This archived news story is available only for your personal, non-commercial use. Information in the story may be outdated or superseded by additional information. Reading or replaying the story in its archived form does not constitute a republication of the story.
SALT LAKE CITY -- Imagine waking up in the hospital after giving birth and not being able to hear anyone around you. For one Utah mother, it became reality after delivering her third child.
The terrifying scenario happened to Heather Simonsen, who started to recognize her hearing fading with her first two pregnancies. With her third child, Simonsen went suddenly deaf overnight after delivering the baby.
The first sounds of life are miraculous for almost every parent, and Simonsen was excited to experience all of the first noises with her children, but with each new delivery, her hearing disappeared a little more.
"It's very discombobulating and disconcerting," Simonsen said. "I didn't know what was wrong."
With each pregnancy, her ears felt clogged and sounds would come and go. She went to see an ear, nose and throat specialist, who told her she was beginning to lose hearing in her left ear and would soon need hearing aids.
"I could tell when I was losing hearing. Gradually I would have these symptoms ringing in my ear," she described.
I could tell they were talking to me, but I could not hear them at all. I could tell that they were speaking more loudly, but I could not understand what they were saying.
Simonsen accepted it and figured it was something she would have to live with. She was thrilled to learn she was expecting her third child in August of last year, but hours after delivering in the hospital, Simonsen's doctors came in to speak with her and she couldn't hear what they were saying.
"I could tell they were talking to me, but I could not hear them at all," she said. "I could tell that they were speaking more loudly, but I could not understand what they were saying."
Her doctor recommended she see a surgeon at the University of Utah, who diagnosed her with a condition called Otosclerosis; it's a genetic hearing condition that affects the third hearing bone. The bone becomes fixed to the surrounding bone so that it cannot vibrate and transmit sound.
There was something with Simonsen's pregnancy and delivery that made the condition dramatically worse.
"We don't know why it happens more with pregnancy, but we have found a relation with, for whatever reason, in patients who already have the problem of hearing loss, it seems to be accelerated during pregnancy," said Dr. Kevin Wilson, and Otolaryngologist with the University of Utah.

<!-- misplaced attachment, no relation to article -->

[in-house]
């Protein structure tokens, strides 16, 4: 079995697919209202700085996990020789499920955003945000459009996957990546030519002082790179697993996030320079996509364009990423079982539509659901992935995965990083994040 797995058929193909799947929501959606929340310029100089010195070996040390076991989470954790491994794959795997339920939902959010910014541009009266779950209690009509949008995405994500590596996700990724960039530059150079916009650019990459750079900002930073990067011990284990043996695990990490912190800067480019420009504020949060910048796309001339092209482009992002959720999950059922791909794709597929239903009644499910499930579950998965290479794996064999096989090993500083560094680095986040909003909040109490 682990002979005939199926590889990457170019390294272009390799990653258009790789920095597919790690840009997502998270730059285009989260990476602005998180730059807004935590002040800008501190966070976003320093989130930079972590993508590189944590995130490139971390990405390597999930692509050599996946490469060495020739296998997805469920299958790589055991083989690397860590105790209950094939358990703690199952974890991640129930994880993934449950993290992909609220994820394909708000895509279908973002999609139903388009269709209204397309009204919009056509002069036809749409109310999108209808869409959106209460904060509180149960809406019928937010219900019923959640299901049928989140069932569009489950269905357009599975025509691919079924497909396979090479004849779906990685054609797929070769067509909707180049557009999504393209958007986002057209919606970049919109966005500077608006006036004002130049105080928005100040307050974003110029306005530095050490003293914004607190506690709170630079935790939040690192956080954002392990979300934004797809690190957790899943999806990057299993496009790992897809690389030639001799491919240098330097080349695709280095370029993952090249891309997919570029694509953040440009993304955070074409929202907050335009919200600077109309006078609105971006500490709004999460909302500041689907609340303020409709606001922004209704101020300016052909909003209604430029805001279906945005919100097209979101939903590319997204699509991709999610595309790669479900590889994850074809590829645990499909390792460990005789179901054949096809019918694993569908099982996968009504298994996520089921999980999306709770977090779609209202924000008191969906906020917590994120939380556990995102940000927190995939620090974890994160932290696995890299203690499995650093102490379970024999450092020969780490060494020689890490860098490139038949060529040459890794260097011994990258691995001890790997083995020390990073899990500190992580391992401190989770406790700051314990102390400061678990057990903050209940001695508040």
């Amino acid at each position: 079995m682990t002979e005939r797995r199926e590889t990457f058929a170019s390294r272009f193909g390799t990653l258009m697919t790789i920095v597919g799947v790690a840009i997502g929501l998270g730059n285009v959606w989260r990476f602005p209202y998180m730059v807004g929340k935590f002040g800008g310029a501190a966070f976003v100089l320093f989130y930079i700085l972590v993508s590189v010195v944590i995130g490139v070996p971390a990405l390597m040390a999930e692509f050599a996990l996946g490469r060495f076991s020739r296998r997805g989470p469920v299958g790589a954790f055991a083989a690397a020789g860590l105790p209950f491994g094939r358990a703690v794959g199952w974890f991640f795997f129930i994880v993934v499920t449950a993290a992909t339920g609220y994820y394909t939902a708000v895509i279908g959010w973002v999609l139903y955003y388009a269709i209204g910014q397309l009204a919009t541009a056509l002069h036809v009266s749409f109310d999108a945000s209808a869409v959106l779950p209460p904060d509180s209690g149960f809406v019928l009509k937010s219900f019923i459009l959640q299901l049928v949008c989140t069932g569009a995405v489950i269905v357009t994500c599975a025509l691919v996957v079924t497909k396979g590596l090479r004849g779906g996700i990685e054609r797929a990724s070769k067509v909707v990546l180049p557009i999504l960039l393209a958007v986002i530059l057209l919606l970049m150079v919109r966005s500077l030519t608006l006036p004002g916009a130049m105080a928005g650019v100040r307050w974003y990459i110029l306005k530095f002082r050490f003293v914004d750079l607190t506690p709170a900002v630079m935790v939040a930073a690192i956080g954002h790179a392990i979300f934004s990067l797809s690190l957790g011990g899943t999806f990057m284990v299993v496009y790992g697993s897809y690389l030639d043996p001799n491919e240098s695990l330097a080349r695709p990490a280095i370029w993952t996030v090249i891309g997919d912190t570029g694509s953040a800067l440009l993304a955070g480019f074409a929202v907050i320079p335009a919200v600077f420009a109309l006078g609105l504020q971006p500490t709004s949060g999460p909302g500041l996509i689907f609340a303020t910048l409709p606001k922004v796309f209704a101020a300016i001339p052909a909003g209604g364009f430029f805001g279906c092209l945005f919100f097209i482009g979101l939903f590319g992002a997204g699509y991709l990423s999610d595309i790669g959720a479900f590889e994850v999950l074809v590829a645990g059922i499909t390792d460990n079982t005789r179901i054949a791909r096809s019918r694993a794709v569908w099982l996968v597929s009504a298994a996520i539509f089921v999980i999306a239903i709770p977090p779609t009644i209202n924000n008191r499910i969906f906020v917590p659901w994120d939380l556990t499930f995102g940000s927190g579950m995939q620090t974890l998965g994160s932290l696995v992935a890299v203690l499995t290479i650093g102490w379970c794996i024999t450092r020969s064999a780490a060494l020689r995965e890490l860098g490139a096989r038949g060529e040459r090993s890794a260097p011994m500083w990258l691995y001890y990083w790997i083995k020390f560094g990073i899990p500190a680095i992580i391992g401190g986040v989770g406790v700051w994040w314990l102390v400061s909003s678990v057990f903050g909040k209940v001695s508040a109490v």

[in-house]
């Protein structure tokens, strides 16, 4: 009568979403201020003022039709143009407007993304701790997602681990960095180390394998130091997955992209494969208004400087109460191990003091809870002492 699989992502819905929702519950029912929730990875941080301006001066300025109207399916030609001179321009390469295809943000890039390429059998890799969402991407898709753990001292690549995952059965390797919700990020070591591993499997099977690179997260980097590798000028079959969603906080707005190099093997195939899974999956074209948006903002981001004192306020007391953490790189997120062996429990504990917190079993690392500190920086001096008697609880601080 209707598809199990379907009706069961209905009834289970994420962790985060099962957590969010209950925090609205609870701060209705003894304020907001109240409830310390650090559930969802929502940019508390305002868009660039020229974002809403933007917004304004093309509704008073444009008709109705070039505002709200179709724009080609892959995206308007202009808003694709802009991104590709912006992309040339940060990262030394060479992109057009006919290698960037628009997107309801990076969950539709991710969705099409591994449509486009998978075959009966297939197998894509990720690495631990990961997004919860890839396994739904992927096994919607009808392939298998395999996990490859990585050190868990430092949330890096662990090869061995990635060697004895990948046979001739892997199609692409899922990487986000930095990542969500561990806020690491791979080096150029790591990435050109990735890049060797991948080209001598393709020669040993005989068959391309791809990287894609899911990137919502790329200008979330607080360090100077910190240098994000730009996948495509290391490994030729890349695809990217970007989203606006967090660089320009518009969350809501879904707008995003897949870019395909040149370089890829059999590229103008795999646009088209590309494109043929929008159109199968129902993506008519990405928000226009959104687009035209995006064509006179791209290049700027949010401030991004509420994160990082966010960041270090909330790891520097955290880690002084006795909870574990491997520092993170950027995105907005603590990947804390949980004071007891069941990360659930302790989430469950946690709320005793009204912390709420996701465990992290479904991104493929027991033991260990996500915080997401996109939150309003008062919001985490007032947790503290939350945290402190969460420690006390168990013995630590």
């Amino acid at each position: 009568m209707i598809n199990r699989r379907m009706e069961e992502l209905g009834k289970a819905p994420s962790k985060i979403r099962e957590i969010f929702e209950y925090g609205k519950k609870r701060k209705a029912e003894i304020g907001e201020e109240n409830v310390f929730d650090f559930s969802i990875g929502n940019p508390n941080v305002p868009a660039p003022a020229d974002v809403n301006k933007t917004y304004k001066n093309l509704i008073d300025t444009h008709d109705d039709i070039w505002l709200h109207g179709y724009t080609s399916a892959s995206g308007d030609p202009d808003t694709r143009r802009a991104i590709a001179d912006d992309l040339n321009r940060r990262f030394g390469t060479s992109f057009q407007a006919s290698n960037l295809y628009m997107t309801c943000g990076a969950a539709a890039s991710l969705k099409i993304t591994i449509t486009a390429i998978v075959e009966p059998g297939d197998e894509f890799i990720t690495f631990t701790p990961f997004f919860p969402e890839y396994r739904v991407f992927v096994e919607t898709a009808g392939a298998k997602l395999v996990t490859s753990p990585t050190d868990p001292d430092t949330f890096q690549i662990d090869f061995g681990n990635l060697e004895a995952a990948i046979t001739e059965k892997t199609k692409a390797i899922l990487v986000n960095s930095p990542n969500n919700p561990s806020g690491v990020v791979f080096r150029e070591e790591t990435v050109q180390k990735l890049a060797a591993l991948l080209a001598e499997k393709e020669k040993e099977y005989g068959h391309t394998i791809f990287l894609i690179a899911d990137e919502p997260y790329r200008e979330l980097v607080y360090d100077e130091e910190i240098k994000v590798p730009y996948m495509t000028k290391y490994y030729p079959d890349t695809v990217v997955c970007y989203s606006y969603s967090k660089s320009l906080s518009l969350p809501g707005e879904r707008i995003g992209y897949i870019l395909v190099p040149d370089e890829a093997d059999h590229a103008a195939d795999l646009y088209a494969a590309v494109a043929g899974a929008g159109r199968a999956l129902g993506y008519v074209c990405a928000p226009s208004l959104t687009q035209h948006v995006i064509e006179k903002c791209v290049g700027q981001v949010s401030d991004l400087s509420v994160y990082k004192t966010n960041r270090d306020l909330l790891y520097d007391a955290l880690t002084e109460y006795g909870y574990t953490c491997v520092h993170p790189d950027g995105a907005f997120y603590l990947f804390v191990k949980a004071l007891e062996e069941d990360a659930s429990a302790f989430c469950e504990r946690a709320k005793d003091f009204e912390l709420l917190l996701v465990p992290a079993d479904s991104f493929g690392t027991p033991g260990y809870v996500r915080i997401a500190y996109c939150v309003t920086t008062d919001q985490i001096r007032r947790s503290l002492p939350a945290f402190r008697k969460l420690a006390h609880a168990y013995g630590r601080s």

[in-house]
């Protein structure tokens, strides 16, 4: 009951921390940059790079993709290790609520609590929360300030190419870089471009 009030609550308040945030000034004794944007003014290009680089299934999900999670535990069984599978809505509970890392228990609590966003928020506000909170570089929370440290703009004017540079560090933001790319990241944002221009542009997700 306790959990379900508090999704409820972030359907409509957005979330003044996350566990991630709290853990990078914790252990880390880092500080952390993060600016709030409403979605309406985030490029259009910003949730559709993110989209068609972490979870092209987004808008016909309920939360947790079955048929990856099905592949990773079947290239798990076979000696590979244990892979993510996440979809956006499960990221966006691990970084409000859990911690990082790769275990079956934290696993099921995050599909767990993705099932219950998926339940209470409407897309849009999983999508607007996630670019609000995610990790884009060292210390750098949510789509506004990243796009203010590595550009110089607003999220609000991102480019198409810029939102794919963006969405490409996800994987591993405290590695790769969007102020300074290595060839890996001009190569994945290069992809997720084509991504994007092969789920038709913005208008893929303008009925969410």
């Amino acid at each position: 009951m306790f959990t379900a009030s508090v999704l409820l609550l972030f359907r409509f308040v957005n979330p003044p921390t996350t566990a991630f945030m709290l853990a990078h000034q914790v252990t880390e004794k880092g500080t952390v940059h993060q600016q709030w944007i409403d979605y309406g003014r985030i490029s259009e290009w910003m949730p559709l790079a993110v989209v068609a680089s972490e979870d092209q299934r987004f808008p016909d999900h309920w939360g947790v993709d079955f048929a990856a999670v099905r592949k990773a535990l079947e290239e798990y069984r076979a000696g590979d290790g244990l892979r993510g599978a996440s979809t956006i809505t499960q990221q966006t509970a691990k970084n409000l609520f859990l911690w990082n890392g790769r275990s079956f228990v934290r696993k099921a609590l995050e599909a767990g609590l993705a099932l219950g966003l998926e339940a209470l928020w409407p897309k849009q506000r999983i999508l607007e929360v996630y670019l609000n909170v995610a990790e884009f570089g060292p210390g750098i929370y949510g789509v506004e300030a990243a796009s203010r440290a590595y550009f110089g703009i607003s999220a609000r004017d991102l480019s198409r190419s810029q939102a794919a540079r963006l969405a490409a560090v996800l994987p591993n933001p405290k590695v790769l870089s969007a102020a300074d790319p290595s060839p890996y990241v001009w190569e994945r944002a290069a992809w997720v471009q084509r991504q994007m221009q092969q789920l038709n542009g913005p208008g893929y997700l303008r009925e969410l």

In Simonsen's case, she did not know she had otosclerosis until she became pregnant, but the condition is more common than one would expect. As much as 10 percent of the population may suffer from the condition, but has not exhibited severe enough symptoms to warrant a diagnosis.
- Hearing loss may occur slowly at first but continue to get worse
- May hear better in noisy environments that quiet ones
- Ringing in the ears (tinnitus) may also occur
Signs and tests
- A hearing test (audiometry /audiology) may help determine the severity of hearing loss
- A special imaging test of the head called a temporal-bone CT may be used to rule out other causes of hearing loss
In addition, the condition is more common in young women. However, hearing can be improved with hearing aids or surgery.
"We lift up the ear drum and actually remove the third hearing bone and then drill a small hole in the inner ear and replace it with a prosthetic bone; a titanium piston prosthesis going from the second hearing bone to the inner ear and bypasses the problem," Dr. Wilson said.
There are risks with the surgery; however, it has a 90 percent success rate.
Simonsen opted for the operation, which allowed her to once again hear the sounds her children make.
"I can hear better than I've been able to hear in probably a decade," she described. "Even hearing her cry is wonderful because I know I can respond."